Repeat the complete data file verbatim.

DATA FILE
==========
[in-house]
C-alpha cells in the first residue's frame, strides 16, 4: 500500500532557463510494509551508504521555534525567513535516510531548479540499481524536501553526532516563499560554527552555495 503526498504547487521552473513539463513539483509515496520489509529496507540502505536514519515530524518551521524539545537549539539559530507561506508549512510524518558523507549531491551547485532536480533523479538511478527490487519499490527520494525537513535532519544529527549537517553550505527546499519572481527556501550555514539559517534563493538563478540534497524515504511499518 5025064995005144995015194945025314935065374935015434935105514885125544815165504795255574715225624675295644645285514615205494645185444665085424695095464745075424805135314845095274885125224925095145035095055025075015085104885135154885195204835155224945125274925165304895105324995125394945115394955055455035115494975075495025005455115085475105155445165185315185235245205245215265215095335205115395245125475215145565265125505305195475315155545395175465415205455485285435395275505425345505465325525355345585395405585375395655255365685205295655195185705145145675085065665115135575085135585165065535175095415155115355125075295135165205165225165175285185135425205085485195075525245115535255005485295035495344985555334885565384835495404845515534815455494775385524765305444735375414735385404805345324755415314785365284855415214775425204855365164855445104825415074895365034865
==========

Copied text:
[in-house]
C-alpha cells in the first residue's frame, strides 16, 4: 500500500532557463510494509551508504521555534525567513535516510531548479540499481524536501553526532516563499560554527552555495 503526498504547487521552473513539463513539483509515496520489509529496507540502505536514519515530524518551521524539545537549539539559530507561506508549512510524518558523507549531491551547485532536480533523479538511478527490487519499490527520494525537513535532519544529527549537517553550505527546499519572481527556501550555514539559517534563493538563478540534497524515504511499518 5025064995005144995015194945025314935065374935015434935105514885125544815165504795255574715225624675295644645285514615205494645185444665085424695095464745075424805135314845095274885125224925095145035095055025075015085104885135154885195204835155224945125274925165304895105324995125394945115394955055455035115494975075495025005455115085475105155445165185315185235245205245215265215095335205115395245125475215145565265125505305195475315155545395175465415205455485285435395275505425345505465325525355345585395405585375395655255365685205295655195185705145145675085065665115135575085135585165065535175095415155115355125075295135165205165225165175285185135425205085485195075525245115535255005485295035495344985555334885565384835495404845515534815455494775385524765305444735375414735385404805345324755415314785365284855415214775425204855365164855445104825415074895365034865